Whilst it is possible in the UK for single parents to enter into surrogacy arrangements, UK law currently precludes single parents from obtaining parental orders in surrogacy cases. However, this discriminatory lacuna in the law is set to be remedied.
In the UK, a child can only have two legal parents. In a surrogacy arrangement, the surrogate mother will automatically be the child's legal mother at birth. If the surrogate mother is married or in a civil partnership, her husband, wife or civil partner will be the second legal parent.
Parental orders were introduced in the UK in 1990. These orders are the mechanism by which legal parentage is transferred from the surrogate mother (and her husband, wife or civil partner) to the intended parents. Until 2010, it was only possible for heterosexual married couples to apply for parental orders. Since 2010, it has been possible for married and unmarried couples (including same sex couples) and couples in civil partnerships or same sex marriages to apply for parental orders. However, the law has not permitted applications for parental orders to be made by single parents, even though it is possible for single people to become parents by having IVF treatment or through adoption.
Therefore, the only possible route by which single parents have been able to obtain legal parenthood following a surrogacy arrangement in the UK, has been through adoption. In the case of B v C (Surrogacy: Adoption)  EWFC 17,  1 FLR 1392, B a single man in his mid-twenties entered into a surrogacy arrangement with his mother who acted as the gestational surrogate mother with an embryo created with a donor egg and B's sperm. Being unable to obtain a parental order, he applied for an adoption order, which was granted.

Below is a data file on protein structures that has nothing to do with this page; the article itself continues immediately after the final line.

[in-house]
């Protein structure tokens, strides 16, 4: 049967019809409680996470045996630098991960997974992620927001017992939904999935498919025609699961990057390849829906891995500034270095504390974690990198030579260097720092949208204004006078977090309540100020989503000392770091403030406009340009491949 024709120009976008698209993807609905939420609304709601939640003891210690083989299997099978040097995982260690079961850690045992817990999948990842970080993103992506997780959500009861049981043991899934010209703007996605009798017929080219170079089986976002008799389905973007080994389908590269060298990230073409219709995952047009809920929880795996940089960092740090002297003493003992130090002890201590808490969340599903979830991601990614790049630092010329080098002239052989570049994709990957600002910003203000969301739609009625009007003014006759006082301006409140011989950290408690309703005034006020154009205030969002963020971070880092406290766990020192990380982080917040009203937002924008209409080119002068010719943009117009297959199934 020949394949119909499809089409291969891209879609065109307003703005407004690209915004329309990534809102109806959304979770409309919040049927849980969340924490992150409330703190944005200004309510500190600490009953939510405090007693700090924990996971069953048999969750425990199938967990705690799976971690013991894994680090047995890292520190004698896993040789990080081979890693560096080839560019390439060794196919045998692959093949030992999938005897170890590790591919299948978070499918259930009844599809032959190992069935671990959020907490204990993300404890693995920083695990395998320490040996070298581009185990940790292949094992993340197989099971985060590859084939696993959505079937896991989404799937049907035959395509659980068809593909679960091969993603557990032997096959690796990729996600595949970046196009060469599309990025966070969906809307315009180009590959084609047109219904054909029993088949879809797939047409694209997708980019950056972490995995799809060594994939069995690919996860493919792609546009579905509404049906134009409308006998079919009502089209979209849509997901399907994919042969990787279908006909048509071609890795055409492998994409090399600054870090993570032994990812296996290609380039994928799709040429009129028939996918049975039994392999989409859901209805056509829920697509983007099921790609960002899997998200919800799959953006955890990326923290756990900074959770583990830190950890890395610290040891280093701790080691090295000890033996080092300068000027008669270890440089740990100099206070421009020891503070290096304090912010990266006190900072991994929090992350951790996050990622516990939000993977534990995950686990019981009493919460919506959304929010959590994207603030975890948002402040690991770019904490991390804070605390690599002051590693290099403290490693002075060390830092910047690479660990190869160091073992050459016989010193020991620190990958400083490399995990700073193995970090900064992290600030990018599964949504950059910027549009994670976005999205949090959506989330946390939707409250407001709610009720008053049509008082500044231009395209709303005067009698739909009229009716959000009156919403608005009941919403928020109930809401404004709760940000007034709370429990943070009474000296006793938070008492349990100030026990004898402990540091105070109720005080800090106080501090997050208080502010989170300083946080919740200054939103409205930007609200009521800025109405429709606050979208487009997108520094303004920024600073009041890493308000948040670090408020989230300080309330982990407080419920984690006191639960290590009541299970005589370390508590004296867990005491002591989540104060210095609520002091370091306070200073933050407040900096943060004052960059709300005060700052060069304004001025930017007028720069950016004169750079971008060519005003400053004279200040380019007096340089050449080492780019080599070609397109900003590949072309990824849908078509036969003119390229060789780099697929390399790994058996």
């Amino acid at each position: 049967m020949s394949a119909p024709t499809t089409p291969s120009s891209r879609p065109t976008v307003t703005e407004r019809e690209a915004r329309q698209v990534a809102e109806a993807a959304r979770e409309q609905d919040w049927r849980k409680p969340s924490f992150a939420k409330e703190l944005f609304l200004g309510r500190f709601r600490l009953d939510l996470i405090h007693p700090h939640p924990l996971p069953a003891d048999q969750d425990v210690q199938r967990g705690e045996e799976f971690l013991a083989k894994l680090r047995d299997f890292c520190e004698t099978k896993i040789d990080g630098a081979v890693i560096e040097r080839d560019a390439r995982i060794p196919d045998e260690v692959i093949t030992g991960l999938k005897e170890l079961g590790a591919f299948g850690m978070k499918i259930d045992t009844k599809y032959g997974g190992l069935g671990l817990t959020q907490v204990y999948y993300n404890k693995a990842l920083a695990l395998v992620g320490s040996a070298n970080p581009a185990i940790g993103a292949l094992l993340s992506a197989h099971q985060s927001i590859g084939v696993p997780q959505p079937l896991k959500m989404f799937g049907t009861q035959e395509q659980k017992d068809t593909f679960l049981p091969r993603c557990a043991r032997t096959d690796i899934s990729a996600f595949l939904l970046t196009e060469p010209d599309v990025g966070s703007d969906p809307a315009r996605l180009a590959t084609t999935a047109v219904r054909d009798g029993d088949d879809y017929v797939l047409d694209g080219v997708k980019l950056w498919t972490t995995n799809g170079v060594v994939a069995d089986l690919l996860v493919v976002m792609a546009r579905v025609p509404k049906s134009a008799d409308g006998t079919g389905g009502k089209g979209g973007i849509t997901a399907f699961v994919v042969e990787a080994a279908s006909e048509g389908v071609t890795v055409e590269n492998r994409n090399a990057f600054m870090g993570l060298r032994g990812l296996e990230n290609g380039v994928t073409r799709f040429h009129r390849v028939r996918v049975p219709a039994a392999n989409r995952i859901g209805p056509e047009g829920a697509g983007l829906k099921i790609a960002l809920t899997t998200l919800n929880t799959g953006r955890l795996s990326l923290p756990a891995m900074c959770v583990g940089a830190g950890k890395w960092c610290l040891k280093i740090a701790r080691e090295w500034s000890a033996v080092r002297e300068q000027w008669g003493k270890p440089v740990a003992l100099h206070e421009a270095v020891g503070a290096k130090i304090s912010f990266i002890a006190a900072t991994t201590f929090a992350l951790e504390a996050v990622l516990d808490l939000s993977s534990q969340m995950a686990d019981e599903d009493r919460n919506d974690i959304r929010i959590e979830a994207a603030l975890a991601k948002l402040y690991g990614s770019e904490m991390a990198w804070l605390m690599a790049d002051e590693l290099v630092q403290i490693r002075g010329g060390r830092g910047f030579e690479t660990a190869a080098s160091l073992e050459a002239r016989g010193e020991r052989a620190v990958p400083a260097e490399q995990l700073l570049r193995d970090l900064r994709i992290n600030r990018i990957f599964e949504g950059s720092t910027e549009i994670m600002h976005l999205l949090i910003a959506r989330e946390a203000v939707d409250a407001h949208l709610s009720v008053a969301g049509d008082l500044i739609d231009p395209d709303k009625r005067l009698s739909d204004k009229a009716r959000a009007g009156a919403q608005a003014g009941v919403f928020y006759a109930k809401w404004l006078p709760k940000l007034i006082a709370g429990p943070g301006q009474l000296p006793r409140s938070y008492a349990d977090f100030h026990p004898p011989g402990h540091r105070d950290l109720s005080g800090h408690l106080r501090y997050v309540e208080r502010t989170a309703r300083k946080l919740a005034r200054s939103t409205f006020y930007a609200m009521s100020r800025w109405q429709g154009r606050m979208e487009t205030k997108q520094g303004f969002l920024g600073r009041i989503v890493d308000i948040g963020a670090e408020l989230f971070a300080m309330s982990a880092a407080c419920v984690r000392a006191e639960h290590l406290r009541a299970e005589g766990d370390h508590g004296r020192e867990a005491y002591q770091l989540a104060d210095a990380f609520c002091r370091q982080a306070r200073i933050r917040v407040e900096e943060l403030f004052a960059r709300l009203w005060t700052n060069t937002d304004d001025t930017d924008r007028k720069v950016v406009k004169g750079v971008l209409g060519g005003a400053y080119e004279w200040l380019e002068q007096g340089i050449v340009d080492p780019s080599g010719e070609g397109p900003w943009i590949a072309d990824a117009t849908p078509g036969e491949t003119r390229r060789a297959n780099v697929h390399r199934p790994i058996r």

However, the law had placed B in the nonsensical position of having to adopt his own child. The judge in the case, Theis J emphasised the complexity of the law stating:
'It is therefore imperative that single parents contemplating parenthood through surrogacy obtain comprehensive legal advice as to how to proceed as adoption is the only means to ensure that they are the only legal parents of their child. The process under which they can achieve this is a legal minefield, they need to ensure that all the appropriate steps are undertaken to secure lifelong legal security regarding their status with the child.'
However, the legal regulatory framework was recently successfully challenged in the case of Re Z (A Child) (No 2)  EWHC 1191 (Fam),  2 FLR 327. In that case the applicant was the British biological father of a boy, Z, born following a surrogacy arrangement in the US. Although he had obtained a judgment in Minnesota extinguishing the surrogate mother's rights and responsibilities he was unable to apply for a parental order in the UK as a single parent. Therefore, under UK law, despite the Minnesota judgment, the surrogate mother remained the child's legal mother and she was the only person with parental responsibility for him. The father successfully argued that the law constituted a discriminatory interference with his rights to private and family life and the President of the Family Division made a declaration of incompatibility.
On 14 December 2016, Baroness Chisholm of Owlpen, speaking to the House of Lords stated:
'The Government’s response to the recent High Court judgment that declared that a provision in the Human Fertilisation and Embryology Act 2008—which enables couples but not single people to obtain a parental order following surrogacy—is incompatible with the Human Rights Act. We will, therefore, update the legislation on parental orders to ensure that it is compatible with the court judgment. I can confirm that the Government will introduce a remedial order to achieve this, so that single people can apply for parental orders on the same basis as couples.'
In August 2017, a House of Commons briefing paper confirmed that a remedial order was due to be introduced in Autumn 2017. We still await this development with interest. Once introduced, the remedial legislation will finally allow single applicants to apply for parental orders, removing the discrimination in the law and remedying the breach of the Human Rights Act identified in Re Z.